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Lapwing numbers at record high on RSPB Malltraeth Marsh reserve!

Last modified: 19 February 2015

Lapwing - adult female in breeding habitat pasture

Image: Andy Hay

Numbers of breeding lapwings are going from strength to strength on RSPB Malltraeth Marsh nature reserve on Anglesey in north Wales.

Breeding numbers of lapwings, also known as the ‘peewit’ due to its distinctive call, have increased to a record high, thanks in part to a grant from the Biodiversity Action Fund of WREN which started in July 2011.

Fast-forward four years, and the breeding lapwing numbers are at an all time high on the reserve, with 24 pairs fledging 49 chicks in 2014, compared to eight pairs rearing no chicks at all in 2009.

Ian Hawkins is RSPB Cymru Malltraeth Marsh reserve manager. He says: 'We’ve done a lot of work over the past four years for this bird and these results demonstrate that we are doing the right habitat management and that its possible to bring back wildlife from the brink.'

Funding from WREN - a not for profit business that awards grants to projects from funds donated by FCC Environment through the Landfill Communities Fund (LCF) – has allowed RSPB Cymru to successfully create and restore wetlands habitats for lapwing and other wildlife.

'The marshy ground is often too soft for ordinary tractors. The Softrak allows us to work in these areas whatever the weather'

Much of the ground work has been done through the purchase of a Softrak all-terrain vehicle, which carried out essential work on the 273 hectares of reedbeds, marshland, wet grassland and pools on the reserve that was not possible before.

Ian adds: 'Malltraeth Marsh is subject to occasional floods and, being low-lying and relatively flat, it is slow to drain. The marshy ground is often too soft for ordinary farm tractors even in summer. The Softrak allows us to work in these areas whatever the weather - without getting machinery bogged down and without damaging the ground.'

The Softrak is also used to manage lapwing areas on the nearby RSPB Valley Wetlands and Morfa Dinlle reserves. Between them, the three reserves supported a record 72 pairs of lapwing in 2014, which is estimated to be nearly 15 per cent of the population remaining in Wales.

Additional work like anti-fox fences and solar-panelled electric fencing has been constructed around the areas where the lapwing nest, to provide additional protection for the chicks. This work has been possible with money from Tesco customers through the Welsh Governments carrier bag levy.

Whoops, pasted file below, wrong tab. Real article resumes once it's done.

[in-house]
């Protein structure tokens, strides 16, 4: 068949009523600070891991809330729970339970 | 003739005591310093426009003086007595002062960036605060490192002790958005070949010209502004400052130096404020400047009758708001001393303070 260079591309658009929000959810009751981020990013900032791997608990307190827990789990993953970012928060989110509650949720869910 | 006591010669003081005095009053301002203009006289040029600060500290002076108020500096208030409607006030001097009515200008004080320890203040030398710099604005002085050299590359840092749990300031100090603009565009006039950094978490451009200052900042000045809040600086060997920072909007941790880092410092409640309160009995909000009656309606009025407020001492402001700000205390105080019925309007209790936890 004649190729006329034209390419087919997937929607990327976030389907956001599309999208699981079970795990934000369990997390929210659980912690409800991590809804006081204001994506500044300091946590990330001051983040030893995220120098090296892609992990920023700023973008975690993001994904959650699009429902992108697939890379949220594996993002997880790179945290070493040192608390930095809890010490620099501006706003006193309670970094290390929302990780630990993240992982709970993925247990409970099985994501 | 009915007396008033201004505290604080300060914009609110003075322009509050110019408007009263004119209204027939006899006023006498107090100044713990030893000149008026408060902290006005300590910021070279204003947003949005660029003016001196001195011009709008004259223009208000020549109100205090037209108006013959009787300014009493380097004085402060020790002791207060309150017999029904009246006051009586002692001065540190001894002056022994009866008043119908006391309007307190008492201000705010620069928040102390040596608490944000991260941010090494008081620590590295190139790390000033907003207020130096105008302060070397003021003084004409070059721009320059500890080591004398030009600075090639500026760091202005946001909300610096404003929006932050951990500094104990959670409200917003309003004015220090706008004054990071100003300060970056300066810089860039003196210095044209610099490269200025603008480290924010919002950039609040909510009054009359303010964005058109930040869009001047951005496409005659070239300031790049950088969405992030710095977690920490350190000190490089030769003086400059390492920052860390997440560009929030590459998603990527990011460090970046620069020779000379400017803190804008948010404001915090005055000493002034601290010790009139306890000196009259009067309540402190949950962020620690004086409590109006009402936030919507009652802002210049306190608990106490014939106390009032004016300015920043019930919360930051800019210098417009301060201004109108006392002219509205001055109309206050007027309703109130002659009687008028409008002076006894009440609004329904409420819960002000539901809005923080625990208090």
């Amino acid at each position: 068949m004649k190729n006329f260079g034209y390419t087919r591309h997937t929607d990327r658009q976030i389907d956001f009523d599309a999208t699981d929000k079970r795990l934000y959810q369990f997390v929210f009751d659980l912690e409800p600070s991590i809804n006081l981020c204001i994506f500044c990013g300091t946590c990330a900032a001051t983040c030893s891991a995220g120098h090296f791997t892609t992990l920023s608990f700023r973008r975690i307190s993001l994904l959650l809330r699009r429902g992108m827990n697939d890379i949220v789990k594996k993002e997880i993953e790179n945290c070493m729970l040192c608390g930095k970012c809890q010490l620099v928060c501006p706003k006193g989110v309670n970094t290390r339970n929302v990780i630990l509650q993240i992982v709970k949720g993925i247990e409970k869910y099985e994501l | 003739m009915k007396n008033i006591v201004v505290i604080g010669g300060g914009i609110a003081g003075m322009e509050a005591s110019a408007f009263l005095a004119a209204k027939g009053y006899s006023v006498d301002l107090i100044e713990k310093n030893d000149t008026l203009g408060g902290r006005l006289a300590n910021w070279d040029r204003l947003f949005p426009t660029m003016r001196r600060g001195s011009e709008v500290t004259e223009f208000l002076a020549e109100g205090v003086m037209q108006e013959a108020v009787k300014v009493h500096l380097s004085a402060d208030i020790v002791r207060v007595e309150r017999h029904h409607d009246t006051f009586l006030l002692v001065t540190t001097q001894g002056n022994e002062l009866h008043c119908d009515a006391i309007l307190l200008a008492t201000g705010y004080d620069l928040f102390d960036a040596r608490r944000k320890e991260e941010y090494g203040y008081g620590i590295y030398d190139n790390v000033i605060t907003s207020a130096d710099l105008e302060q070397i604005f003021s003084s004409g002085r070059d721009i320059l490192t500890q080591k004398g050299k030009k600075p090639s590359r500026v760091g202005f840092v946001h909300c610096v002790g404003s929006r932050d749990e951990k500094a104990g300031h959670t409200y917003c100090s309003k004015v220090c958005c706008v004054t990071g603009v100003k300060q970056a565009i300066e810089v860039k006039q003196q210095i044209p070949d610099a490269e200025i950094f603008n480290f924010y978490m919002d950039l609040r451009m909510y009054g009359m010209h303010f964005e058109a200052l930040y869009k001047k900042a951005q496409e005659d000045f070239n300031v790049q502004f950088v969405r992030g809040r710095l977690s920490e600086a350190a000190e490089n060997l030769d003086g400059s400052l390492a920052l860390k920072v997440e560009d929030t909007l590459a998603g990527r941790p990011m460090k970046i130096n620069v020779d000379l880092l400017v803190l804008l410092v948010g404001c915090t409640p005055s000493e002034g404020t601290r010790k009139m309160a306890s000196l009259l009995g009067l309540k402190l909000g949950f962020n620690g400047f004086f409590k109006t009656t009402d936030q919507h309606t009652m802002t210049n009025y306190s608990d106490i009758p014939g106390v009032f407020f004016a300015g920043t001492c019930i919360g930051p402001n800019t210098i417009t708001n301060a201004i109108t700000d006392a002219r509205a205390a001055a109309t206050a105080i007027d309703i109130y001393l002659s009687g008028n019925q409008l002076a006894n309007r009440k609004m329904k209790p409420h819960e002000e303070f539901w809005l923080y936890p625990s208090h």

Ian says: 'But what we didn’t expect was that the work we have done for lapwings has benefited a number of rare plants that like to colonise muddy water margins. These are an important part of the Malltraeth Marsh (Cors Ddyga) Site of Special Scientific Interest (SSSI) classification. 

'The most important is pillwort, a grass-like fern named after its pill-sized spore-cases. Anglesey is one of three UK strongholds for pillwort.'

Recent work for lapwings has allowed the pillwort to spread across the reserve to the extent that Malltraeth now has one of the largest populations in the UK. The Softrak vehicle helps to prevent larger plants taking over these margins and shading out the pillwort.

Ben Walker, BAF Grant Manager at WREN, added: 'Through the Biodiversity Action Fund we’re supporting projects that will enhance, restore and revive some of the UK’s most precious habitats.  

'This project and especially the purchase of the Softrak, means the RSPB is now better able to manage and restore valuable wetland habitats on Anglesey and across other parts of north Wales. Their work will have a really positive impact for many species of wildlife.'

For more information about this project visit our We Love Wales blog www.rspb.org.uk/community

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